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Aspire PSHE Curriculum

The education of the whole child is of paramount importance to us and the ASPIRE curriculum in its broadest sense is designed to prepare our students to be the very best they can be as local, national and global citizens of the future. Students also develop the knowledge, skills and attributes they need to keep themselves healthy and safe, and prepare for life and work in modern Britain.

5 Year Programme

Examples of Assemblies

Subject leader:

  • Clare Kelly
  • clare.kelly@cockshuthill.org.uk

Subject staff:

  • All Teaching Staff

Key Stage 3 curriculum overview:

ASPIRE lessons are designed to help students to grow and develop as people. They will enable them to consider their own lives and how they respond to others. The lessons fit into four areas.

UNICEF lessons focus on the four general principles that impact young people globally. These are discrimination, participation, best interests and life, survival and development. There are clear connections made to the convention on the rights of the child and links to globalisation and sustainability.

Relationships lessons focus on enabling you to build safe and healthy relationships. They consider issues that may affect relationships, how to build positive relationships and how to cope when things go wrong in relationships. Students look at different types of relationships such as friendship or romantic relationships.

Health and Wellbeing lessons focus on strategies for keeping safe. They look at physical and mental health. Students consider issues that may affect them and strategies for coping with these. It includes areas such as drugs, building resilience and Prevent.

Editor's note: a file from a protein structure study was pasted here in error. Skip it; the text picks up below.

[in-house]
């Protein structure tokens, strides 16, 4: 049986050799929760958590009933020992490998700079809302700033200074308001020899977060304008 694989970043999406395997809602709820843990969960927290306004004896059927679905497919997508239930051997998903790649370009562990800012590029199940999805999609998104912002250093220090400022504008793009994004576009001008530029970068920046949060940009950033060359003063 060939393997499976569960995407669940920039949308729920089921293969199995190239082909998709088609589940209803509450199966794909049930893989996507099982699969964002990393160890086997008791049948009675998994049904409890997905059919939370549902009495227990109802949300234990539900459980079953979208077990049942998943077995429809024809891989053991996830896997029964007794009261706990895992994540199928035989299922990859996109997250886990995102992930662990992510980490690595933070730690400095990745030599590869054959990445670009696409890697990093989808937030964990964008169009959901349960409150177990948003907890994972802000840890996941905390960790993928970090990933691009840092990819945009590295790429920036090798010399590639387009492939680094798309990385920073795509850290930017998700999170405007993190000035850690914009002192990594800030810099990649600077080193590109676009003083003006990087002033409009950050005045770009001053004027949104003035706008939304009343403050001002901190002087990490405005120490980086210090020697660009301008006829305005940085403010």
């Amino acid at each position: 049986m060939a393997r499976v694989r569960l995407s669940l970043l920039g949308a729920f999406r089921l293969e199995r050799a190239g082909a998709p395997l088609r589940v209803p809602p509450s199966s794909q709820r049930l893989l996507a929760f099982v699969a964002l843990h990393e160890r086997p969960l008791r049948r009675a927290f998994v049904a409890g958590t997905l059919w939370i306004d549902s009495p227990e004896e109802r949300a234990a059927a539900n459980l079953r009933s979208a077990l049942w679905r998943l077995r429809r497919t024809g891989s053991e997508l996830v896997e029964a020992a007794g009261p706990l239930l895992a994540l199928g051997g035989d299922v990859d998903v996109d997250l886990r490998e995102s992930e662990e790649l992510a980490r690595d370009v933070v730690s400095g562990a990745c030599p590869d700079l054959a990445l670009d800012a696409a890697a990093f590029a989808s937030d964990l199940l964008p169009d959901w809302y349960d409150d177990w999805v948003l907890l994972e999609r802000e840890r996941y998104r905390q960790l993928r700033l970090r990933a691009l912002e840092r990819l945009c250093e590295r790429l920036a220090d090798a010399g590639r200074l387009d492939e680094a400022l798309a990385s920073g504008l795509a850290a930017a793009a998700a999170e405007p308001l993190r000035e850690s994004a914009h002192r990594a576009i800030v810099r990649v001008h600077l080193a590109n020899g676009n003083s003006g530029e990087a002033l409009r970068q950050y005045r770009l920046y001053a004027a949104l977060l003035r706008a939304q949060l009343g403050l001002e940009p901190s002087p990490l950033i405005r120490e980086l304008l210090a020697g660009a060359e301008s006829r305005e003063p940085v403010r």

Careers lessons focus on helping students to make good choices for their futures. They explain the many options that are available for further study and provide practical support such as writing CV’s.

Throughout the curriculum there are opportunities to think through and develop fundamental British values. For example the rule of law is discussed in Prevent lessons and individual liberty considered in lessons on roles in society.

Key Stage 4 curriculum overview:

ASPIRE lessons are designed to help students to grow and develop as people. They will enable them to consider their own lives and how they respond to others. The lessons fit into four areas.

UNICEF lessons focus on the four general principles that impact young people globally. These are discrimination, participation, best interests and life, survival and development. There are clear connections made to the convention on the rights of the child and links to globalisation and sustainability.

Relationships lessons focus on enabling you to build safe and healthy relationships. They consider issues that may affect relationships, how to build positive relationships and how to cope when things go wrong in relationships. Students look at different types of relationships such as friendship or romantic relationships.

Health and Wellbeing lessons focus on strategies for keeping safe. They look at physical and mental health. Students consider issues that may affect them and strategies for coping with these. It includes areas such as drugs, building resilience and Prevent.

Careers lessons focus on helping students to make good choices for their futures. They explain the many options that are available for further study and provide practical support such as writing CV’s.

Throughout the curriculum there are opportunities to think through and develop fundamental British values. For example the rule of law is discussed in Prevent lessons and the importance of democracy in lessons on Politics.

Assessment in ASPIRE

Assessment is essential to show progress and impact. It also to help pupils to reflect upon their own learning and for some it helps them to see value in the subject.

Assessment in Aspire is ipsative based on the advice of the PSHE Association

“It would be inappropriate for assessment in PSHE education to be about levels or grades, passing or failing. The model of assessment that is most meaningful in PSHE education is ipsative assessment. Ipsative assessment compares where a pupil is at the end of a lesson or series of lessons against where they were before the lesson(s), in a similar way to an athlete measuring today’s performance against their own previous performance. So the benchmark against which progress is measured is the pupil’s own starting point, not the performance of others or the requirements of an exam syllabus.”

To this end, in each Aspire lesson, pupils start by marking how they feel about the topic on a continuum. They then revisit this at the end of the lesson and evaluate the progress they have made.